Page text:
In my understanding of the poem, the speaker’s consciousness, in the brief moment of seeing his/her hand as an object in the world separate from the self (as a thing that’s aging, that looks like an older person’s hand), experiences that un-moored sense of self floating free into other animal objects in the local environment. It’s a dog for most of the poem and then, after a moment of empathy, a bird. One of the speaker’s hands is the dog, the other is the bird. In your terms, the narrator is in the bird at the end as he/she has been in the dog up to then. The speaker is both predator and prey, earth-bound and sky-flier, so on and so forth.
Speaking too much like this gives me the feeling that I’m reducing my poem to an idea though, and that makes me uncomfortable. Because it’s not an idea. It’s a contraption made out of words.
5) This poem has an epigraph: that little quote at the beginning. Writers like prompts. Did you get that on the “writing prompts” subreddit? Was it under the cap of your Snapple bottle? Tell me how that whole thing worked so I can publish a poem in Witness, too.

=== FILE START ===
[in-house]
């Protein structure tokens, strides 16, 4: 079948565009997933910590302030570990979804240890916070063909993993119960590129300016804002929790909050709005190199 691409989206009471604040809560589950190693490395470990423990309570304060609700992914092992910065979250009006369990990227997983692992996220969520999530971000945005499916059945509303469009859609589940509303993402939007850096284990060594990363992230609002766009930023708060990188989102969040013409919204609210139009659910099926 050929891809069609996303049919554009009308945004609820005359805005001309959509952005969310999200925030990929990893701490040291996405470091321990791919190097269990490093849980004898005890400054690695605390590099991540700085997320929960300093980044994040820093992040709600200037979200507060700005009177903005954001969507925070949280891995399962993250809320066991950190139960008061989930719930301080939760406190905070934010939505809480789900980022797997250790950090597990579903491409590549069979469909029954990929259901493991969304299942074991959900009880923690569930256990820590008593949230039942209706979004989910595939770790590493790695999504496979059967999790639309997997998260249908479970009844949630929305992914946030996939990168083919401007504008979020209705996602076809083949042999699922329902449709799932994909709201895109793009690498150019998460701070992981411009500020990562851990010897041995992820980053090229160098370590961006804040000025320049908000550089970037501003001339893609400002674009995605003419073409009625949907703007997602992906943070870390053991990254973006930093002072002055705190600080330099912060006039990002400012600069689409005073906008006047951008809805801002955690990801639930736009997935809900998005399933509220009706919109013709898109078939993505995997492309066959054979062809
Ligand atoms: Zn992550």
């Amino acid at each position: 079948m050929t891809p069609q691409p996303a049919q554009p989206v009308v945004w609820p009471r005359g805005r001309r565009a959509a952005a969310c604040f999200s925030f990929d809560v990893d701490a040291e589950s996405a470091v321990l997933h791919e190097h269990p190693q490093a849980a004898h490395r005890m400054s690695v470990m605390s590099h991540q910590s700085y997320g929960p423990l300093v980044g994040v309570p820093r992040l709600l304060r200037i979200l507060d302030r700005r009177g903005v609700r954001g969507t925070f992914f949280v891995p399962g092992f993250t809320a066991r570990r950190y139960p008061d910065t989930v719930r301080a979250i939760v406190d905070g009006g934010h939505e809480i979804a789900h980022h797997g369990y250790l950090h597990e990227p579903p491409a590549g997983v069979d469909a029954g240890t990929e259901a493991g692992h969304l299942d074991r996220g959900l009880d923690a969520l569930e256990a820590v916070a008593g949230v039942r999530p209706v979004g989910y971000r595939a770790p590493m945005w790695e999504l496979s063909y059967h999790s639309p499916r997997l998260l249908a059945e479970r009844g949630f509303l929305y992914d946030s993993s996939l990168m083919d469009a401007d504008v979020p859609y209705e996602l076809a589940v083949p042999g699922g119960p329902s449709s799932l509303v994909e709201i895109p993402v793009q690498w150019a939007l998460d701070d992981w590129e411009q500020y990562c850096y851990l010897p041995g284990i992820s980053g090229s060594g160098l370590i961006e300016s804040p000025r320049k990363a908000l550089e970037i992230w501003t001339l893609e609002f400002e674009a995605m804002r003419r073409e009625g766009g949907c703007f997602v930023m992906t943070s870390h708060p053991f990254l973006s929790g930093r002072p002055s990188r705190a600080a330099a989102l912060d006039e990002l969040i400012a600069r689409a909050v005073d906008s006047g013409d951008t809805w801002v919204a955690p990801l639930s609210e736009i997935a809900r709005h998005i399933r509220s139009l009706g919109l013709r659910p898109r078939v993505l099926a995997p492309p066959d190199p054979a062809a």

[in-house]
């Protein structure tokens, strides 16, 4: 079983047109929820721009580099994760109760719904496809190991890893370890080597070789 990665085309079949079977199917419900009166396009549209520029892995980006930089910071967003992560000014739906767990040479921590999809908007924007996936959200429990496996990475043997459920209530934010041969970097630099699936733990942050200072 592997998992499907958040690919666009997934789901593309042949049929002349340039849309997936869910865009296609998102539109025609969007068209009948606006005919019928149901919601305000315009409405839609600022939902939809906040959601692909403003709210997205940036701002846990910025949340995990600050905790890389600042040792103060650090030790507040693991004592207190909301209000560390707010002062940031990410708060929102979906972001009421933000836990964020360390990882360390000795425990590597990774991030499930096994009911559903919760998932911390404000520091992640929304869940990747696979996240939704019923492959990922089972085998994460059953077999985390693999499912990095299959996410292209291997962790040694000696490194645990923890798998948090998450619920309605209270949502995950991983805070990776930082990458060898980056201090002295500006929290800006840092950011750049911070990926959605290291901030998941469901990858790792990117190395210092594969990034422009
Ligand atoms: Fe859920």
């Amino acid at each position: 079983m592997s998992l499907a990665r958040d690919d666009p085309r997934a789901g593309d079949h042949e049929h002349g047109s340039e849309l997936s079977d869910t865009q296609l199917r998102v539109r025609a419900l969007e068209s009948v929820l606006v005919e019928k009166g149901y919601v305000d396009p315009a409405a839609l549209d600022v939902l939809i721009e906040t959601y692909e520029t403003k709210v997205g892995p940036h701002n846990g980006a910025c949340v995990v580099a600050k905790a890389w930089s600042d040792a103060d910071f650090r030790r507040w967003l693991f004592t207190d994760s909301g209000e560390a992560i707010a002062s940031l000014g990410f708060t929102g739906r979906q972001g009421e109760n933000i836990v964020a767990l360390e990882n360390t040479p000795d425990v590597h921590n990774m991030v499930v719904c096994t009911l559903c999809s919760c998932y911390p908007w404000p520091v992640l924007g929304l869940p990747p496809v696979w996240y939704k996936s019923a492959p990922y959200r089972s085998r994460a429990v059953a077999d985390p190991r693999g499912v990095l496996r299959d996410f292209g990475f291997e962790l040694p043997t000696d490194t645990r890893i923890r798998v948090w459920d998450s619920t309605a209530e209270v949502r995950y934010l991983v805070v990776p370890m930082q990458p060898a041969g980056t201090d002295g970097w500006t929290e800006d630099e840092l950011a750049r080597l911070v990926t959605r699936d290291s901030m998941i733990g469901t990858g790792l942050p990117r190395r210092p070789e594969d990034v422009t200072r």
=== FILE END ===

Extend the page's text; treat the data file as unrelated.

Many years ago I went through an epigraph-happy phase where I stuck them on almost all my poems. I just love the opportunity to allow voices other than my boring old voice into my poems. I calmed down eventually. I know not this “writing prompts” subreddit of which you speak. And my iced tea choice is limited to unsweetened Lipton whose marketing style doesn’t run to quotes under the cap.
I handwrite all my poems in a series of journals interspersed with diary entries, dreams, to-do lists and quotations from poems and novels I’m reading. Most of my current poems with epigraphs have had them added after the initial draft. Not because I went searching, but because in typing up the poem I saw that I’d copied out a quote shortly before or after writing the draft which plays off interestingly with the poem.
As for how to get a poem published in Witness, I’m still happily amazed that it happened to me and haven’t any advice other than the usual thing about the crossroads, midnight, and hooking up with a geezer with a pointy red tail. Worked for me!
Christopher Citro is the author of The Maintenance of the Shimmy-Shammy (Steel Toe Books, 2015). He won the 2015 Poetry Competition at Columbia Journal, and his recent and upcoming publications include poetry in Prairie Schooner, Ploughshares, Best New Poets 2014, and The Greensboro Review, and creative nonfiction in Boulevard and Colorado Review. He received his MFA from Indiana University and lives in Syracuse, NY.